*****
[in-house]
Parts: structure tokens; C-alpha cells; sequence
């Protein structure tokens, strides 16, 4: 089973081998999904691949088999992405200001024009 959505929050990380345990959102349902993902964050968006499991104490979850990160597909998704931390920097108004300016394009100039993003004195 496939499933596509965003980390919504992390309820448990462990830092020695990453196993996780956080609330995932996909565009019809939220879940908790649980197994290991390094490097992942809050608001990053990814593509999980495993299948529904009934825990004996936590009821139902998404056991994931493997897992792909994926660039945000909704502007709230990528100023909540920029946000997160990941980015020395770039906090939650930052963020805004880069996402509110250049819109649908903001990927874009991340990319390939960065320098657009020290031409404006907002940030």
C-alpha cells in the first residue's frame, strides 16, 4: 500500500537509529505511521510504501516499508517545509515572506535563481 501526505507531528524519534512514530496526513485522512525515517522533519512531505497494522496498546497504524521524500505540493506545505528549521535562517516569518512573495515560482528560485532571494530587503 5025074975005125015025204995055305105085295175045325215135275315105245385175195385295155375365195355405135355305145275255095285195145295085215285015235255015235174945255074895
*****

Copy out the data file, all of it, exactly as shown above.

[in-house]
Parts: structure tokens; C-alpha cells; sequence
């Protein structure tokens, strides 16, 4: 089973081998999904691949088999992405200001024009 959505929050990380345990959102349902993902964050968006499991104490979850990160597909998704931390920097108004300016394009100039993003004195 496939499933596509965003980390919504992390309820448990462990830092020695990453196993996780956080609330995932996909565009019809939220879940908790649980197994290991390094490097992942809050608001990053990814593509999980495993299948529904009934825990004996936590009821139902998404056991994931493997897992792909994926660039945000909704502007709230990528100023909540920029946000997160990941980015020395770039906090939650930052963020805004880069996402509110250049819109649908903001990927874009991340990319390939960065320098657009020290031409404006907002940030």
C-alpha cells in the first residue's frame, strides 16, 4: 500500500537509529505511521510504501516499508517545509515572506535563481 501526505507531528524519534512514530496526513485522512525515517522533519512531505497494522496498546497504524521524500505540493506545505528549521535562517516569518512573495515560482528560485532571494530587503 5025074975005125015025204995055305105085295175045325215135275315105245385175195385295155375365195355405135355305145275255095285195145295085215285015235255015235174945255074895